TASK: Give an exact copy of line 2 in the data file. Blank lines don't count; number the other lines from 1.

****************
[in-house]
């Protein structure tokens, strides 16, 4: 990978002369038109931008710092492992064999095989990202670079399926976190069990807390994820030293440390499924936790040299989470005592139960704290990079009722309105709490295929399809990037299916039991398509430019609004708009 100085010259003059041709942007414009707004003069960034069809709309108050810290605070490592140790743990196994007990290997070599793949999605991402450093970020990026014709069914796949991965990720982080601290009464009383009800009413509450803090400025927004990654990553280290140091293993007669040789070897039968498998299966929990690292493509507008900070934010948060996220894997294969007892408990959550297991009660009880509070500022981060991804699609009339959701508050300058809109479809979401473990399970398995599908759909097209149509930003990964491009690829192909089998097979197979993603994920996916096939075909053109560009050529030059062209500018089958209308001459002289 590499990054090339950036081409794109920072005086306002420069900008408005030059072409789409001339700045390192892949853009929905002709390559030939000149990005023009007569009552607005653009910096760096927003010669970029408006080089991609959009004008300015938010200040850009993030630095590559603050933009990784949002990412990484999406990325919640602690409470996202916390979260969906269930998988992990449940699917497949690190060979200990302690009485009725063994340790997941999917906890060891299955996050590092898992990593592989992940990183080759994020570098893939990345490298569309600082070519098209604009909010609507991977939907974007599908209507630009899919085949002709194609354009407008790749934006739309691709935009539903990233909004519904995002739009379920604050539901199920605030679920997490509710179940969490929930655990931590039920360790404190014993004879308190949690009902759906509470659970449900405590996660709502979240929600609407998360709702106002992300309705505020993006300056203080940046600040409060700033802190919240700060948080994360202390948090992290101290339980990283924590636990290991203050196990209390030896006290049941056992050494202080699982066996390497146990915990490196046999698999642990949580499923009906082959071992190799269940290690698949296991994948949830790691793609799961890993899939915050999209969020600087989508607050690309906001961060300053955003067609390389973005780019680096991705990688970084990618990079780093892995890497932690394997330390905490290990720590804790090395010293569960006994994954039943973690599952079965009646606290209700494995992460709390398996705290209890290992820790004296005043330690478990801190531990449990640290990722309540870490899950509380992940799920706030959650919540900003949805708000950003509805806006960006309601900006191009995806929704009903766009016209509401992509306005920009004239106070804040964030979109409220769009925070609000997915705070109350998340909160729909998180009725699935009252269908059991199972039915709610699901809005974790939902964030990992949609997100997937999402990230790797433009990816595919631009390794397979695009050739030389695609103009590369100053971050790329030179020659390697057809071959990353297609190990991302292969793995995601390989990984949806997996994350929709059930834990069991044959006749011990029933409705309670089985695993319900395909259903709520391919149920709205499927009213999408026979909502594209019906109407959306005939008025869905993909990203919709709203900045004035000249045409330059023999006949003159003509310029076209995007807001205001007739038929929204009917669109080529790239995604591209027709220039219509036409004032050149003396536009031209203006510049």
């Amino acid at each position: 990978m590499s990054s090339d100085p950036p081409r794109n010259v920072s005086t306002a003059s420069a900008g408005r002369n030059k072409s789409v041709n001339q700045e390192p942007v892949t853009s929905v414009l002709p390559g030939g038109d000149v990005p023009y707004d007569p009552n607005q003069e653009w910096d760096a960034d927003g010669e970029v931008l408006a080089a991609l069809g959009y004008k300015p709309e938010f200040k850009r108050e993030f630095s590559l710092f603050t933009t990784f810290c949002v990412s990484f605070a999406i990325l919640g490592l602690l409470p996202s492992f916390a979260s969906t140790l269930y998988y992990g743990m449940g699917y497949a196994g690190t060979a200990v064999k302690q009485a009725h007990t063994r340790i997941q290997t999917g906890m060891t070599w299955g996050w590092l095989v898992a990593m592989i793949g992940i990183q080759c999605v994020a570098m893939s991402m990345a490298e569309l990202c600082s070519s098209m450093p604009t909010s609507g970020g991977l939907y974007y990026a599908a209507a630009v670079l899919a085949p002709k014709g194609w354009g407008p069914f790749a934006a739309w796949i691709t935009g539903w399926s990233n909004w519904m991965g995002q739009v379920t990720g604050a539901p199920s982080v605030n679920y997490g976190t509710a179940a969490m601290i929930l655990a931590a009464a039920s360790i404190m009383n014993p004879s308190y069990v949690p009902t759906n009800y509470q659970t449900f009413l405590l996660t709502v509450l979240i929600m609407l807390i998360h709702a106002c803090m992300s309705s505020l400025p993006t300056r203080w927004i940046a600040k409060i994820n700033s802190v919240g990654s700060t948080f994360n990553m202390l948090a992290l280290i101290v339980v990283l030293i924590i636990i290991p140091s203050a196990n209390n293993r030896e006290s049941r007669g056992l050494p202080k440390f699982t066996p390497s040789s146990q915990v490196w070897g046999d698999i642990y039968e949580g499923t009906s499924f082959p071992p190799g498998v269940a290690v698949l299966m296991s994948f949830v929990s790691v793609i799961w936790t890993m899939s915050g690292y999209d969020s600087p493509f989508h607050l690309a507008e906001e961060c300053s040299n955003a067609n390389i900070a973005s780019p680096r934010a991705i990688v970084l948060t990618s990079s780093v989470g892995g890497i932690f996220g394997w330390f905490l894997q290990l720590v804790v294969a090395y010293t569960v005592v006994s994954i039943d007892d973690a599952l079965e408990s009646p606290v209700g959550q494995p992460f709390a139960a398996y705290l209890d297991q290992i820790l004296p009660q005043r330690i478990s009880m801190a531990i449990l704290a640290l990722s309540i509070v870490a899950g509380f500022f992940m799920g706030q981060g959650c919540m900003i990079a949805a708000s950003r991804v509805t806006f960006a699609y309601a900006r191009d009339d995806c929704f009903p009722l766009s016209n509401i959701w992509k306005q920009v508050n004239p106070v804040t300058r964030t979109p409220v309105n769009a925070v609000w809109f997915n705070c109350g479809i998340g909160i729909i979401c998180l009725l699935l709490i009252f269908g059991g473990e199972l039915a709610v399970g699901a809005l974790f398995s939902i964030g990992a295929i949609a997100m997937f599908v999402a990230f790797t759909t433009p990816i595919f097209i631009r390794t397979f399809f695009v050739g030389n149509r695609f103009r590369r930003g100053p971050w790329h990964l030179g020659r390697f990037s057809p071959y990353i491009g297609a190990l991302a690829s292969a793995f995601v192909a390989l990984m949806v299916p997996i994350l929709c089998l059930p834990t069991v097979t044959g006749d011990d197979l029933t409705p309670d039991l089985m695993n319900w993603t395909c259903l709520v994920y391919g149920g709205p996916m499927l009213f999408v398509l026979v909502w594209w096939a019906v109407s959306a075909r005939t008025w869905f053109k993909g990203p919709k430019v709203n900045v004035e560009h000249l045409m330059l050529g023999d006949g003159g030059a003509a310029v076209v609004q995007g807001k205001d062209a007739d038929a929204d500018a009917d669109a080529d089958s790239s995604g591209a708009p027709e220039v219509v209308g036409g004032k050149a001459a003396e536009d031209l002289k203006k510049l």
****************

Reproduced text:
């Protein structure tokens, strides 16, 4: 990978002369038109931008710092492992064999095989990202670079399926976190069990807390994820030293440390499924936790040299989470005592139960704290990079009722309105709490295929399809990037299916039991398509430019609004708009 100085010259003059041709942007414009707004003069960034069809709309108050810290605070490592140790743990196994007990290997070599793949999605991402450093970020990026014709069914796949991965990720982080601290009464009383009800009413509450803090400025927004990654990553280290140091293993007669040789070897039968498998299966929990690292493509507008900070934010948060996220894997294969007892408990959550297991009660009880509070500022981060991804699609009339959701508050300058809109479809979401473990399970398995599908759909097209149509930003990964491009690829192909089998097979197979993603994920996916096939075909053109560009050529030059062209500018089958209308001459002289 590499990054090339950036081409794109920072005086306002420069900008408005030059072409789409001339700045390192892949853009929905002709390559030939000149990005023009007569009552607005653009910096760096927003010669970029408006080089991609959009004008300015938010200040850009993030630095590559603050933009990784949002990412990484999406990325919640602690409470996202916390979260969906269930998988992990449940699917497949690190060979200990302690009485009725063994340790997941999917906890060891299955996050590092898992990593592989992940990183080759994020570098893939990345490298569309600082070519098209604009909010609507991977939907974007599908209507630009899919085949002709194609354009407008790749934006739309691709935009539903990233909004519904995002739009379920604050539901199920605030679920997490509710179940969490929930655990931590039920360790404190014993004879308190949690009902759906509470659970449900405590996660709502979240929600609407998360709702106002992300309705505020993006300056203080940046600040409060700033802190919240700060948080994360202390948090992290101290339980990283924590636990290991203050196990209390030896006290049941056992050494202080699982066996390497146990915990490196046999698999642990949580499923009906082959071992190799269940290690698949296991994948949830790691793609799961890993899939915050999209969020600087989508607050690309906001961060300053955003067609390389973005780019680096991705990688970084990618990079780093892995890497932690394997330390905490290990720590804790090395010293569960006994994954039943973690599952079965009646606290209700494995992460709390398996705290209890290992820790004296005043330690478990801190531990449990640290990722309540870490899950509380992940799920706030959650919540900003949805708000950003509805806006960006309601900006191009995806929704009903766009016209509401992509306005920009004239106070804040964030979109409220769009925070609000997915705070109350998340909160729909998180009725699935009252269908059991199972039915709610699901809005974790939902964030990992949609997100997937999402990230790797433009990816595919631009390794397979695009050739030389695609103009590369100053971050790329030179020659390697057809071959990353297609190990991302292969793995995601390989990984949806997996994350929709059930834990069991044959006749011990029933409705309670089985695993319900395909259903709520391919149920709205499927009213999408026979909502594209019906109407959306005939008025869905993909990203919709709203900045004035000249045409330059023999006949003159003509310029076209995007807001205001007739038929929204009917669109080529790239995604591209027709220039219509036409004032050149003396536009031209203006510049």